merican football has a proud place in professional and collegiate sports, not to mention in hometown culture. Lately, the focus in football has been on concussions and chronic traumatic encephalopathy, a degenerative brain disease linked to damage caused by repetitive hits to the head. Spinal cord injuries are also a serious problem, as one of us (R.L.) learned the hard way with an injury that ended his career with the Seattle Seahawks.
That’s why we have teamed up to help create a comprehensive three-dimensional atlas of the human spinal cord, a missing piece of the puzzle that will help improve the understanding and treatment of these difficult injuries. Football, of course, isn’t the only cause of spinal cord injuries.
According to the National Spinal Cord Injury Statistical Center, about 17,000 spinal cord injuries occur each year in the United States; more than 280,000 Americans are currently living with one. Motor vehicle crashes are the most common cause, followed by falls, acts of violence, and sports or recreational activities.
Depending on the location and severity of the injury, symptoms can vary widely. In general, the higher the injury on the spinal cord, the more function an individual will lose. The prognosis for a spinal cord injury ranges widely, from temporary loss of muscle function in the hips and legs to permanent paralysis in all four limbs (quadriplegia). A serious spinal cord injury may mean that an individual needs full-time in-home care and require complete assistance for all daily activities. These injuries wreak emotional havoc on patients and families, and pose a significant financial cost for the health care system as a whole.
The spinal cord is about 18 inches long. It emerges from the brain and descends through the bony spinal column, which acts as protective armor against injury (though it can also be the object that produces an injury). The cord is encased in cerebrospinal fluid, which acts as a shock absorber. Nerve roots branch off the cord at various intervals and control movement and sensory signals. Almost every area of the body can be affected by a spinal cord injury.
The spinal cord is fragile and easily damaged. Once injured, full functional recovery is rare — there are currently no known treatment options for repairing a damaged or bruised spinal cord.
One thing holding back the development of new treatments is a detailed atlas of the spinal cord. With a clearer understanding of this vital tissue at the macroscopic and microscopic levels, clinicians could better treat the complex chronic conditions linked with spinal cord injury.
To remedy this critical knowledge gap, we are part of a group of individuals affiliated with the Seattle Science Foundation who have embarked on a five-year, three-phase, $15 million initiative to create a comprehensive 3-D atlas of the human spinal cord. This initiative aims to analyze the spinal cord to a degree that has never before been done.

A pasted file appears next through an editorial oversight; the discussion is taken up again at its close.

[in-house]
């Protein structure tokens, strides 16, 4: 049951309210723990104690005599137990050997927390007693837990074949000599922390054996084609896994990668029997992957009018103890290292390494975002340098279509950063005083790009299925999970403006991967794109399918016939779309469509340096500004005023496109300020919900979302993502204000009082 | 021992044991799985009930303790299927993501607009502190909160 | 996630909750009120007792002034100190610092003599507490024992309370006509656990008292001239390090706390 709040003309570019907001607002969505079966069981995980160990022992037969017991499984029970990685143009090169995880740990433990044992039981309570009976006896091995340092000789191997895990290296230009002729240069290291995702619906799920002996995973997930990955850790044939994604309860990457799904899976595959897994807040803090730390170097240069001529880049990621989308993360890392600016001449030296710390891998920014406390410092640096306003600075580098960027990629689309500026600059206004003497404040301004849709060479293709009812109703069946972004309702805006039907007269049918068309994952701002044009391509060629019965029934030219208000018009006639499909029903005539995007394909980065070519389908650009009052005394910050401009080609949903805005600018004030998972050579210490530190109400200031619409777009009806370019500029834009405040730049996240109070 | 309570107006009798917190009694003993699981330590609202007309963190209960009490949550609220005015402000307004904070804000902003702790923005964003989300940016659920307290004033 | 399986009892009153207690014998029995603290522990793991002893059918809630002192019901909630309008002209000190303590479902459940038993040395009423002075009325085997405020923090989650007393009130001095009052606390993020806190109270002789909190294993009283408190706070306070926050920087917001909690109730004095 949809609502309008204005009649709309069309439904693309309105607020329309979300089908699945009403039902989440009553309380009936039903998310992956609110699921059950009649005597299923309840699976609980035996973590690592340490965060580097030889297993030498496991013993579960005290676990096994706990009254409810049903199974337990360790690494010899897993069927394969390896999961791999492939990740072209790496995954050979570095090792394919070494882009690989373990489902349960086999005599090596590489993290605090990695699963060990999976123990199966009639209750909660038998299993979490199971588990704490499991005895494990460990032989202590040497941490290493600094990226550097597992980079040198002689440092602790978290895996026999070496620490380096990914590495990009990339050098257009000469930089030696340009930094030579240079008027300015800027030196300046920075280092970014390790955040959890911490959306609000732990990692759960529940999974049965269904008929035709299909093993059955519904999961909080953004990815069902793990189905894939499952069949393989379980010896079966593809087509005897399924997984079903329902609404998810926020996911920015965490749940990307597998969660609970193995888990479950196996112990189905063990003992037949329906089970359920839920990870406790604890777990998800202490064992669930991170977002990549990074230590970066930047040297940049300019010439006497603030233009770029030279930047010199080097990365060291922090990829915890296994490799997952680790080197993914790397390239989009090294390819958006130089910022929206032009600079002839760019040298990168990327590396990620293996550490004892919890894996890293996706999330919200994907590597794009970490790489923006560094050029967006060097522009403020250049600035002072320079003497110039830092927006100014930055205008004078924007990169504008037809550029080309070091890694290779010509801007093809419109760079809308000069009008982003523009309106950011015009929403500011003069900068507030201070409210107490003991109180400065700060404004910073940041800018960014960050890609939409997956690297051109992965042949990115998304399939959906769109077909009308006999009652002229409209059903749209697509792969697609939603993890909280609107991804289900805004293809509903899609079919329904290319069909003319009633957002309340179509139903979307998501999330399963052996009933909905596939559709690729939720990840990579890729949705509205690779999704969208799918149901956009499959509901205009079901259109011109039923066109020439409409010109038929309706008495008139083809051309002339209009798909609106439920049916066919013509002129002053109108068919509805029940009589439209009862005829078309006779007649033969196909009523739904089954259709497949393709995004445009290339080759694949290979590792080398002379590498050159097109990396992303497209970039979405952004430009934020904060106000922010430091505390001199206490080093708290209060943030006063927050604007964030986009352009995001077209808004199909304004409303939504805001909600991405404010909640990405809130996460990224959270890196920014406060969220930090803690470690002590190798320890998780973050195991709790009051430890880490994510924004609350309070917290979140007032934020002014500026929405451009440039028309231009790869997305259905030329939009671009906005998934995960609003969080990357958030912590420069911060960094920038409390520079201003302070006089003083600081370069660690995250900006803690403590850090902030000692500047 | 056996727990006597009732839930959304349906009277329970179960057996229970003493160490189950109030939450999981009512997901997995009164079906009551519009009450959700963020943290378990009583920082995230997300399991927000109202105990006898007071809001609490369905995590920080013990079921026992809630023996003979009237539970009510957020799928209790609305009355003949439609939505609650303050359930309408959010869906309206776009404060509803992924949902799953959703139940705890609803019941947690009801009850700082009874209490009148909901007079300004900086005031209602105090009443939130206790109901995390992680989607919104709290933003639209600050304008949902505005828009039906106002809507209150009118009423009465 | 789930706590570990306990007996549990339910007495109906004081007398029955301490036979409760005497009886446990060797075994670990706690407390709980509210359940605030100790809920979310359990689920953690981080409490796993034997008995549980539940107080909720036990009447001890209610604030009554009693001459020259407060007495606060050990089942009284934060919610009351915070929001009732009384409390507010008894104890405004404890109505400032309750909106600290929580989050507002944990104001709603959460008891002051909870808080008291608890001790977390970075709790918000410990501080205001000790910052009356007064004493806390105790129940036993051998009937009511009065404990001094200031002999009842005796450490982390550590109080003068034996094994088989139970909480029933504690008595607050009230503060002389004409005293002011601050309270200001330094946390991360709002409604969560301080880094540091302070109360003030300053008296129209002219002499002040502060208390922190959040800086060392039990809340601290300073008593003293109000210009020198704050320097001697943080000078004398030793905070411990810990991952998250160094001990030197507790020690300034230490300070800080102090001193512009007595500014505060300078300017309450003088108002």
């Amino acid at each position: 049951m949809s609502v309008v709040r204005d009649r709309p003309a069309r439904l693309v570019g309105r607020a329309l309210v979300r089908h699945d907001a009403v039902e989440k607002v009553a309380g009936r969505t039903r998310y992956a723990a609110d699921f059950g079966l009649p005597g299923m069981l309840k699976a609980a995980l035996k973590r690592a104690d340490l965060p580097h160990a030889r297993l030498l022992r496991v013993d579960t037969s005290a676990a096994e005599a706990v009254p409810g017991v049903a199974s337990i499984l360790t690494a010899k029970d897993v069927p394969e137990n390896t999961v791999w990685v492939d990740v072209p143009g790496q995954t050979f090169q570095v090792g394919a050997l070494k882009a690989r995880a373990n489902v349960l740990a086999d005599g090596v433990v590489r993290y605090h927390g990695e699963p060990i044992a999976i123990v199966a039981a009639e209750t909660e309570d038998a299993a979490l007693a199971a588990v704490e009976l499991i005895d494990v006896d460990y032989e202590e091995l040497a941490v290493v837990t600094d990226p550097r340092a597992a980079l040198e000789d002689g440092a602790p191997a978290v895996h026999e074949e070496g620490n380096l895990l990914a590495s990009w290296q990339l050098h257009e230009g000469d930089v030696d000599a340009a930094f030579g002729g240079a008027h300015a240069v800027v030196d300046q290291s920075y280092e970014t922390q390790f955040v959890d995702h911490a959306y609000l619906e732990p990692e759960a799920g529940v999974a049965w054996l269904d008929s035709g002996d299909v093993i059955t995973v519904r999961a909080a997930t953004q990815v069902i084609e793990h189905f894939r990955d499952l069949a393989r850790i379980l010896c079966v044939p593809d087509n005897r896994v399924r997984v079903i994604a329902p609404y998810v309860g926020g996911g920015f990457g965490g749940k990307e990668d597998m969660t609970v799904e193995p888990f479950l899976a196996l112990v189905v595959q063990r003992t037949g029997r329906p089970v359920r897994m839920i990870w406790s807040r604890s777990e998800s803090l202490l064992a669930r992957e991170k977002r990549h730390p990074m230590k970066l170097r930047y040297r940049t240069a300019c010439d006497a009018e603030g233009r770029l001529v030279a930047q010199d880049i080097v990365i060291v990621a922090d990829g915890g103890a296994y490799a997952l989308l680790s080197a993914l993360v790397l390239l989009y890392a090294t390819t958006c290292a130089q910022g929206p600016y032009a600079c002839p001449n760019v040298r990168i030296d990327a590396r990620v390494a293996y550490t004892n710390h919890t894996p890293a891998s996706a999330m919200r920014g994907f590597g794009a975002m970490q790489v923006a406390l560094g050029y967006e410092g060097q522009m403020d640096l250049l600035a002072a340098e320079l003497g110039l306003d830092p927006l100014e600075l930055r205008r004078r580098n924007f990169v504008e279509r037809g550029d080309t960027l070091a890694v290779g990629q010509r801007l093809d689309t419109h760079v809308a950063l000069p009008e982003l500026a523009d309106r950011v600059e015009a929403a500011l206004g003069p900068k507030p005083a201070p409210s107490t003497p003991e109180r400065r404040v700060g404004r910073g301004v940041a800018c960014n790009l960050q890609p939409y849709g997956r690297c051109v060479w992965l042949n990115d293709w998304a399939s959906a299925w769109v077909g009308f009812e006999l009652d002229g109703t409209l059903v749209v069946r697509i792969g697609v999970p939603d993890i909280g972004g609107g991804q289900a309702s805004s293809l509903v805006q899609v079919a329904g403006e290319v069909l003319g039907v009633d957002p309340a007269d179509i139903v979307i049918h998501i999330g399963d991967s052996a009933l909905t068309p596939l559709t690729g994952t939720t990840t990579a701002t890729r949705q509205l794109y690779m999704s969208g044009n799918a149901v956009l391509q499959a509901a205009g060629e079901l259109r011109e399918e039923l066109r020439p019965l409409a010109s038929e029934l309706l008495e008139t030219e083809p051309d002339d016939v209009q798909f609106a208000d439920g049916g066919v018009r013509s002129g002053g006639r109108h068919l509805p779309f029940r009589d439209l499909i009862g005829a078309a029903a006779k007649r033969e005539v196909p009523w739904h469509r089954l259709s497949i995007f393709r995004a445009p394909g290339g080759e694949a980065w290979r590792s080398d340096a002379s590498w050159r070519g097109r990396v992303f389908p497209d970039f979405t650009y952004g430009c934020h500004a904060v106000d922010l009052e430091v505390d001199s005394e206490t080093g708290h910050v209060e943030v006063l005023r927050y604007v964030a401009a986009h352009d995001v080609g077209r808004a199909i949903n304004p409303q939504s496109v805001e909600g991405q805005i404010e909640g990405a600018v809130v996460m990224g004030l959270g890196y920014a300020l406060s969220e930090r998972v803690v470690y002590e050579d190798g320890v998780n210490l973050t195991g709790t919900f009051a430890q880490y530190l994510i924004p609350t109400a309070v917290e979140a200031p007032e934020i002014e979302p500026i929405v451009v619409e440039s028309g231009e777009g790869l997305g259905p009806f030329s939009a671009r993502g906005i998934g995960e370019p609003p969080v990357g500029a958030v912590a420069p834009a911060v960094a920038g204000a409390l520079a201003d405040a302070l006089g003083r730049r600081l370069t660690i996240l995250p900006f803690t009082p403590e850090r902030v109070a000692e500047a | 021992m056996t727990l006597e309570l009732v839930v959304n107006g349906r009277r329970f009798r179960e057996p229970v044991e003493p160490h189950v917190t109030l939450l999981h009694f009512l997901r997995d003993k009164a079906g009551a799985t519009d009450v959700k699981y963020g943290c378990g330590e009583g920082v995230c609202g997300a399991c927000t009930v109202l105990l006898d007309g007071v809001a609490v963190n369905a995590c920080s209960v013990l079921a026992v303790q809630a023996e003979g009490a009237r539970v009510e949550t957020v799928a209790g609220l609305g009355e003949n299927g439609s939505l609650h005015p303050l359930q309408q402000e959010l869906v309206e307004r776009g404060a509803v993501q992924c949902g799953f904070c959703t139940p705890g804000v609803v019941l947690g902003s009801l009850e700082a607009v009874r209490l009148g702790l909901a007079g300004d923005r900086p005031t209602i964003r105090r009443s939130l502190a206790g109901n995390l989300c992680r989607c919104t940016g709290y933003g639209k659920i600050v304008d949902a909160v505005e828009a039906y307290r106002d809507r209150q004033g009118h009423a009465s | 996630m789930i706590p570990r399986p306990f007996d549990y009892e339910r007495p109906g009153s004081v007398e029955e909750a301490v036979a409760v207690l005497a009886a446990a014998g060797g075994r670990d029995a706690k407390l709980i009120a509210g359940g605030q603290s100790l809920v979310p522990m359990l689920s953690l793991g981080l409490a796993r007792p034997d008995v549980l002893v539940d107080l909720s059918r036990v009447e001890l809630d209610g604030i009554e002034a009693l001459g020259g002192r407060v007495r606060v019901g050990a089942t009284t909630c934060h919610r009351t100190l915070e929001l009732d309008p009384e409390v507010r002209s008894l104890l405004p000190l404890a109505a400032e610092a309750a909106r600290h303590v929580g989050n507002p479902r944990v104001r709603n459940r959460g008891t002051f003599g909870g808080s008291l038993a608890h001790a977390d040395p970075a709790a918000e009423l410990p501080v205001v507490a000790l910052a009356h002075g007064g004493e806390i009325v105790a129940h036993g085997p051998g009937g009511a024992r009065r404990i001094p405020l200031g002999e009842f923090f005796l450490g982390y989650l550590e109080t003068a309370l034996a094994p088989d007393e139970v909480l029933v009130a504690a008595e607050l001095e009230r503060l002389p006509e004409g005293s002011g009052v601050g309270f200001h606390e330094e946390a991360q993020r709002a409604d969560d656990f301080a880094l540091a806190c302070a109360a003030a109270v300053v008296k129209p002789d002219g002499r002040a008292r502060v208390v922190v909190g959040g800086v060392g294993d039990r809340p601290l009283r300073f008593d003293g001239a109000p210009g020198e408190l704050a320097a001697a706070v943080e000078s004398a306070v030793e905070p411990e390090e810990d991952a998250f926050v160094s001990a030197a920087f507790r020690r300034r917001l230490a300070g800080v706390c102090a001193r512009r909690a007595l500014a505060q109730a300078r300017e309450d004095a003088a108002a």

Phase 1 will create a comprehensive, open-access atlas of the anatomy of the normal spinal cord on the macroscopic level. The cord will be digitized using ultra-high-resolution and depth-of-field techniques. By combining techniques such as focal stacking, image stitching, and 3-D in-depth maps, the research team will be able to expose incredible detail at both the macroscopic and microscopic levels.
In phase 2, the team will analyze and map the microscopic anatomy of cells and tissues in the normal spinal cord. The cord will be sliced into thin sections, stained, and mounted onto slides for examination under high-power microscopes. All slides will be imaged and cataloged.
During phase 3, all of the data collected during the previous phases will be used to create an online, open-access, 3-D virtual atlas platform. This atlas will yield highly specific views of each layer of the spinal cord and its microcircuitry. That will give researchers and physicians greater knowledge of the precise areas of the spine that control specific muscles and functions.
This will make it possible to develop discreet electrodes and place them in the spinal cord with extreme precision so they can stimulate specific muscles. That could give an individual paralyzed by a spinal cord injury the ability to regain movement in the muscles below the site of the injury.
Of course, prevention is essential. We need to do a better job teaching athletes in every sport, from youths to professionals, injury-prevention techniques. We also need to develop safer sports equipment and introduce more protective and preventive protocols for contact sports to improve safety and reduce the risk of these devastating injuries.
But when the unthinkable happens, and a player or an ordinary citizen sustains an unforeseeable spinal cord injury, health care providers should be able to offer them treatment options to improve their function and quality of life. By creating a 3-D atlas of the spinal cord, we aim to help create that next generation of individualized spinal cord care.
Marc D. Moisi, M.D., is the chief of neurosurgery at DMC Detroit Receiving Hospital. R. Shane Tubbs, Ph.D., is vice president and chief scientific officer of the Seattle Science Foundation and editor-in-chief of the journal Clinical Anatomy. Ricardo Lockette is a retired Seattle Seahawks wide receiver and ambassador to the Seattle Science Foundation. He helped launch the foundation’s Spinal Cord Injury Research program.